Ottawa city council will soon embark on public consultations for the 2005 city budget even as residents are still adapting to changes caused by $75 million of cuts to city services in 2004. The combination of downloading, backwards provincial legislation and inflation will once again result in a shortfall in 2005. Before evaluating the potential for further cuts to the city’s budget, it is important to compare Ottawa’s service levels with other municipalities, including the costs of the municipal administration. In all cases, it is clear that any perception of Ottawa as a “fat cat” city is dated and untrue.
The Macdonald report attempts to address this issue by comparing Ottawa to other municipalities in Ontario and Canada. Seventeen upper tier municipalities and fifteen lower tier municipalities were evaluated and ranked on their gross municipal per capita spending. This comparison was done across seven categories, including human services (broken down and in total), libraries and parks & recreation.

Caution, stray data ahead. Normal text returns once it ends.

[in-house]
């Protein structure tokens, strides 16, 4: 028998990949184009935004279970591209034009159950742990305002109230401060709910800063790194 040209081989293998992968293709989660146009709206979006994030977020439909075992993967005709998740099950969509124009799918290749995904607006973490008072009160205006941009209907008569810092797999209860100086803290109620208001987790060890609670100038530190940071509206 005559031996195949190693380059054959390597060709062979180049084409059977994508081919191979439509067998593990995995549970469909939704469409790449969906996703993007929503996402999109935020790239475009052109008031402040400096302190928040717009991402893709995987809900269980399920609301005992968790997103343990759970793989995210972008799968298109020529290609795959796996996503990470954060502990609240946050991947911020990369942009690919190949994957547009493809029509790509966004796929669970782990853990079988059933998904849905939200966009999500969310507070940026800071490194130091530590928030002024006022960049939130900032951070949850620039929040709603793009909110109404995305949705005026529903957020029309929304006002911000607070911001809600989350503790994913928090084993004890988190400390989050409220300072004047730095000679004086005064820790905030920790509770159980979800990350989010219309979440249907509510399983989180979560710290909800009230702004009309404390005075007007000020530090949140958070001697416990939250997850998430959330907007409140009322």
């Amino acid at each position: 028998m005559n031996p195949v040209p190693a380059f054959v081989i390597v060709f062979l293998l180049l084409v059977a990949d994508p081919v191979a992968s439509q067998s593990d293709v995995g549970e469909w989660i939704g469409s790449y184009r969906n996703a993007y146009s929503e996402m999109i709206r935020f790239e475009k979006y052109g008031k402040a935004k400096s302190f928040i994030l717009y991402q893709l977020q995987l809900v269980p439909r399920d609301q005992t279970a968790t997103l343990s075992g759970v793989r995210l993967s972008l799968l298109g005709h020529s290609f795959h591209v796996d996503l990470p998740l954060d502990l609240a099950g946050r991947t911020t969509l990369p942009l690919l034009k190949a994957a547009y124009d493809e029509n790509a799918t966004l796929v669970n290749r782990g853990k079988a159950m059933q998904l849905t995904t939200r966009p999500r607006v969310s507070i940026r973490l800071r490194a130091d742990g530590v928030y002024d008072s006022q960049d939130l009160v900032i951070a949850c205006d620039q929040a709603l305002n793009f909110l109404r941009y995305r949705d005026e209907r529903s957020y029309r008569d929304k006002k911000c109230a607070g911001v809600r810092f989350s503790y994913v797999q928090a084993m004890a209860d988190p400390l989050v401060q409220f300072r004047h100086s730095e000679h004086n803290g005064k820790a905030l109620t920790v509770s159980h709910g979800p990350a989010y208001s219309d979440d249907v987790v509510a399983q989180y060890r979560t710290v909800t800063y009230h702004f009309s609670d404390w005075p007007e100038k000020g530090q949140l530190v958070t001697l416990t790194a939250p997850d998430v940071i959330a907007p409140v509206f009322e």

The striking conclusion of this survey is that, in no case, does Ottawa spend more than other municipalities in these areas. Ottawa is ranked mid to low in the majority of categories and in no category does it rank first or second. This mid to low ranking in human services cannot be attributed to excessive administrative spending; such spending is also mid-range. A decade of inflation, zero tax increases and insufficient support from senior governments has simply left Ottawa with fewer resources to finance essential services when compared to other cities in this study.
Ottawa’s service levels are falling behind other communities and further reductions in services might drop Ottawa to the bottom of the list. In fact, in most categories, a significant expansion in program size would still result in a mid range ranking for Ottawa.